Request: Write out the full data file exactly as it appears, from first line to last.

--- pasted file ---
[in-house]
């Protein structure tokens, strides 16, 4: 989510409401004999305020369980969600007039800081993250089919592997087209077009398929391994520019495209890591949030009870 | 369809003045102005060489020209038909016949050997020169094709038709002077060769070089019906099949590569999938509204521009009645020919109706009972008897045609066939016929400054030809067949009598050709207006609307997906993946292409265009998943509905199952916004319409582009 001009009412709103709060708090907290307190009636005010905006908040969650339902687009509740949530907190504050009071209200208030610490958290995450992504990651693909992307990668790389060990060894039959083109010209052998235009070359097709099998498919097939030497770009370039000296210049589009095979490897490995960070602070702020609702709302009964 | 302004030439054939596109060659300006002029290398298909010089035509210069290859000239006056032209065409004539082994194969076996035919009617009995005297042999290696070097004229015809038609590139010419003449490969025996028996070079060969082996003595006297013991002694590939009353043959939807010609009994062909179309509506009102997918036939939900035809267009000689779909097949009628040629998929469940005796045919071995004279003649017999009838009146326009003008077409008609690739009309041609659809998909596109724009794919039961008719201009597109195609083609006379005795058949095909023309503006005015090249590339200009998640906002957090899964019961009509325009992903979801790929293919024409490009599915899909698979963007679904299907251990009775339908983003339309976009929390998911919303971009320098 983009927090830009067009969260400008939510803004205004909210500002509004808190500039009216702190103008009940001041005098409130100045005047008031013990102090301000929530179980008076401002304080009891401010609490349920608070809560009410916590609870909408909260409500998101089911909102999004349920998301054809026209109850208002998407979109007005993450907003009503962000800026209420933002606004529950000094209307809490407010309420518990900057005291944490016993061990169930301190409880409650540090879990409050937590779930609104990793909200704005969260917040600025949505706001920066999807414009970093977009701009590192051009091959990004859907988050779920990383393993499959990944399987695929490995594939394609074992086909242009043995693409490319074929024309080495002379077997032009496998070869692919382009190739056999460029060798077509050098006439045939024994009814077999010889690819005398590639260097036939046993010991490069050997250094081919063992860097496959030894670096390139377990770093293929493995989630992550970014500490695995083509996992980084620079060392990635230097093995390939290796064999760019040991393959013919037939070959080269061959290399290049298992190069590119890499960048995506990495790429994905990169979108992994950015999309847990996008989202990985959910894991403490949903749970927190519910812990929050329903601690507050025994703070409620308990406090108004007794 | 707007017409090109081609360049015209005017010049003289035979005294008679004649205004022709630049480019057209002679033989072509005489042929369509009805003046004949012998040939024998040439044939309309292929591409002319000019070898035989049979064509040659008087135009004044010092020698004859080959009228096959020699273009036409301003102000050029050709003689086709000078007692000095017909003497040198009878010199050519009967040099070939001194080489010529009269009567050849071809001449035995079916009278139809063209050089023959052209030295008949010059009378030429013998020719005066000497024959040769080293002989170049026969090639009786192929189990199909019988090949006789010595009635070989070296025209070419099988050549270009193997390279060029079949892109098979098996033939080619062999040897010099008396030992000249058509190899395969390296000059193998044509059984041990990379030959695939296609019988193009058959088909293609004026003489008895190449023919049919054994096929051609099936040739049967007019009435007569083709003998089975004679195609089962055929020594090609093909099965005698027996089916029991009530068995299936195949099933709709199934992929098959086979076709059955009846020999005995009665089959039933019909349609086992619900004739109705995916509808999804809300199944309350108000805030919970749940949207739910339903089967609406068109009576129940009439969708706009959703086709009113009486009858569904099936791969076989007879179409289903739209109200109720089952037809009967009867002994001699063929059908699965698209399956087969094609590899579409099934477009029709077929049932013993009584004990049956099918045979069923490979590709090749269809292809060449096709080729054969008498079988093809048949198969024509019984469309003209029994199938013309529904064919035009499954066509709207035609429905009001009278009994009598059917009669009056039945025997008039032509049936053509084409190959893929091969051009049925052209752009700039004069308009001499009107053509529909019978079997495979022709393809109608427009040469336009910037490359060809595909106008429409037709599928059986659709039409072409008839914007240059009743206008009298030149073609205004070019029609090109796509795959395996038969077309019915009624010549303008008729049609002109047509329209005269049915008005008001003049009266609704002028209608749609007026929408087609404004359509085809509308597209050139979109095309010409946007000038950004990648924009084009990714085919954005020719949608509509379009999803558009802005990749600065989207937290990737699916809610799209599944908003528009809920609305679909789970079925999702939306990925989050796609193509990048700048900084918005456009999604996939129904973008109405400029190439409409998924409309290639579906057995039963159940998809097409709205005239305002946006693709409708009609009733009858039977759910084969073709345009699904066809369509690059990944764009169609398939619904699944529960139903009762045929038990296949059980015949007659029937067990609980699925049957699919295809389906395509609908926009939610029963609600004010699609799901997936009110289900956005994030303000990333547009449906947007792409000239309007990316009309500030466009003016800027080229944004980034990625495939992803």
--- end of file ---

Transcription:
[in-house]
């Protein structure tokens, strides 16, 4: 989510409401004999305020369980969600007039800081993250089919592997087209077009398929391994520019495209890591949030009870 | 369809003045102005060489020209038909016949050997020169094709038709002077060769070089019906099949590569999938509204521009009645020919109706009972008897045609066939016929400054030809067949009598050709207006609307997906993946292409265009998943509905199952916004319409582009 001009009412709103709060708090907290307190009636005010905006908040969650339902687009509740949530907190504050009071209200208030610490958290995450992504990651693909992307990668790389060990060894039959083109010209052998235009070359097709099998498919097939030497770009370039000296210049589009095979490897490995960070602070702020609702709302009964 | 302004030439054939596109060659300006002029290398298909010089035509210069290859000239006056032209065409004539082994194969076996035919009617009995005297042999290696070097004229015809038609590139010419003449490969025996028996070079060969082996003595006297013991002694590939009353043959939807010609009994062909179309509506009102997918036939939900035809267009000689779909097949009628040629998929469940005796045919071995004279003649017999009838009146326009003008077409008609690739009309041609659809998909596109724009794919039961008719201009597109195609083609006379005795058949095909023309503006005015090249590339200009998640906002957090899964019961009509325009992903979801790929293919024409490009599915899909698979963007679904299907251990009775339908983003339309976009929390998911919303971009320098 983009927090830009067009969260400008939510803004205004909210500002509004808190500039009216702190103008009940001041005098409130100045005047008031013990102090301000929530179980008076401002304080009891401010609490349920608070809560009410916590609870909408909260409500998101089911909102999004349920998301054809026209109850208002998407979109007005993450907003009503962000800026209420933002606004529950000094209307809490407010309420518990900057005291944490016993061990169930301190409880409650540090879990409050937590779930609104990793909200704005969260917040600025949505706001920066999807414009970093977009701009590192051009091959990004859907988050779920990383393993499959990944399987695929490995594939394609074992086909242009043995693409490319074929024309080495002379077997032009496998070869692919382009190739056999460029060798077509050098006439045939024994009814077999010889690819005398590639260097036939046993010991490069050997250094081919063992860097496959030894670096390139377990770093293929493995989630992550970014500490695995083509996992980084620079060392990635230097093995390939290796064999760019040991393959013919037939070959080269061959290399290049298992190069590119890499960048995506990495790429994905990169979108992994950015999309847990996008989202990985959910894991403490949903749970927190519910812990929050329903601690507050025994703070409620308990406090108004007794 | 707007017409090109081609360049015209005017010049003289035979005294008679004649205004022709630049480019057209002679033989072509005489042929369509009805003046004949012998040939024998040439044939309309292929591409002319000019070898035989049979064509040659008087135009004044010092020698004859080959009228096959020699273009036409301003102000050029050709003689086709000078007692000095017909003497040198009878010199050519009967040099070939001194080489010529009269009567050849071809001449035995079916009278139809063209050089023959052209030295008949010059009378030429013998020719005066000497024959040769080293002989170049026969090639009786192929189990199909019988090949006789010595009635070989070296025209070419099988050549270009193997390279060029079949892109098979098996033939080619062999040897010099008396030992000249058509190899395969390296000059193998044509059984041990990379030959695939296609019988193009058959088909293609004026003489008895190449023919049919054994096929051609099936040739049967007019009435007569083709003998089975004679195609089962055929020594090609093909099965005698027996089916029991009530068995299936195949099933709709199934992929098959086979076709059955009846020999005995009665089959039933019909349609086992619900004739109705995916509808999804809300199944309350108000805030919970749940949207739910339903089967609406068109009576129940009439969708706009959703086709009113009486009858569904099936791969076989007879179409289903739209109200109720089952037809009967009867002994001699063929059908699965698209399956087969094609590899579409099934477009029709077929049932013993009584004990049956099918045979069923490979590709090749269809292809060449096709080729054969008498079988093809048949198969024509019984469309003209029994199938013309529904064919035009499954066509709207035609429905009001009278009994009598059917009669009056039945025997008039032509049936053509084409190959893929091969051009049925052209752009700039004069308009001499009107053509529909019978079997495979022709393809109608427009040469336009910037490359060809595909106008429409037709599928059986659709039409072409008839914007240059009743206008009298030149073609205004070019029609090109796509795959395996038969077309019915009624010549303008008729049609002109047509329209005269049915008005008001003049009266609704002028209608749609007026929408087609404004359509085809509308597209050139979109095309010409946007000038950004990648924009084009990714085919954005020719949608509509379009999803558009802005990749600065989207937290990737699916809610799209599944908003528009809920609305679909789970079925999702939306990925989050796609193509990048700048900084918005456009999604996939129904973008109405400029190439409409998924409309290639579906057995039963159940998809097409709205005239305002946006693709409708009609009733009858039977759910084969073709345009699904066809369509690059990944764009169609398939619904699944529960139903009762045929038990296949059980015949007659029937067990609980699925049957699919295809389906395509609908926009939610029963609600004010699609799901997936009110289900956005994030303000990333547009449906947007792409000239309007990316009309500030466009003016800027080229944004980034990625495939992803």